Celestial treat on way as five planets set to loom into view

Mercury to lead line – then Venus, Saturn, Mars and Jupiter visible with ‘naked eye’

All planets will be low on the southeastern horizon and will line up from left to right (or east to west) with Mercury first then Venus, Saturn, Mars and Jupiter

All planets will be low on the southeastern horizon and will line up from left to right (or east to west) with Mercury first then Venus, Saturn, Mars and Jupiter

 

An astronomical rarity is on the way: a chance to see five planets at once with the waning crescent moon an additional treat.

These are “naked eye” planets visible without the need for telescopes or binoculars, explained president of the Irish Astronomical AssociationTerry Moseley.

This rare opportunity to see the five clustered in the early morning sky arises between January 24th and February 6th, he said. The next chance to see them together will not come again until at least 2023 .

All will be low on the southeastern horizon and will line up from left to right (or east to west) with Mercury first then Venus, Saturn, Mars and Jupiter.

They will be joined by the waning crescent moon from February 1st, said Mr Moseley.

space

Most of these planets are readily visible in the night sky and often appear together. “The problem is Mercury. It is difficult to see and is only visible for a couple of weeks in spring and a couple of weeks in autumn,” he said.

Before sunrise

They will appear very low in the southeast, only one or two degrees above the horizon. “You will need a clear view with no houses or hedges in the way. You should start looking from about 45 minutes before sunrise, say about 7.30am,” he said.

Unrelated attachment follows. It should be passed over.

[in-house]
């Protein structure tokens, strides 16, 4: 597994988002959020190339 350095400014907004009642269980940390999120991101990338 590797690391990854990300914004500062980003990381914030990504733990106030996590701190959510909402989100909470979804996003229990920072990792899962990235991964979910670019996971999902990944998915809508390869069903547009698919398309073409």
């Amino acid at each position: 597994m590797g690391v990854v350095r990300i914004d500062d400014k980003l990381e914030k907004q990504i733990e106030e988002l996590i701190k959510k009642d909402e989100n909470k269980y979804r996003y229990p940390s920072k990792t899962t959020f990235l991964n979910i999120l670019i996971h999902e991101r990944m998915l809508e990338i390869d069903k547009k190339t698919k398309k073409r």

Venus will be the brightest of the group and if you look about a hand’s width to the left of Venus and slightly below it you should spot much fainter Mercury. “Use binoculars to find it at first if you have them,” he suggested.

Saturn will be the first to the right of Venus and will appear creamy white compared to the next in line, Mars, which will be reddish.

Jupiter will finish the run and is second brightest of the group.

“Altogether they will span more than half way across the sky,” said Mr Moseley.

The arrival of the thin curve of moon on February 1st will make it “an even more glorious sight”, he added.

Stars will also appear in the line-up, including blue-white Spica between Mars and Jupiter and a reddish Antares below right of Saturn.

The five naked eye planets last clustered together in 2005.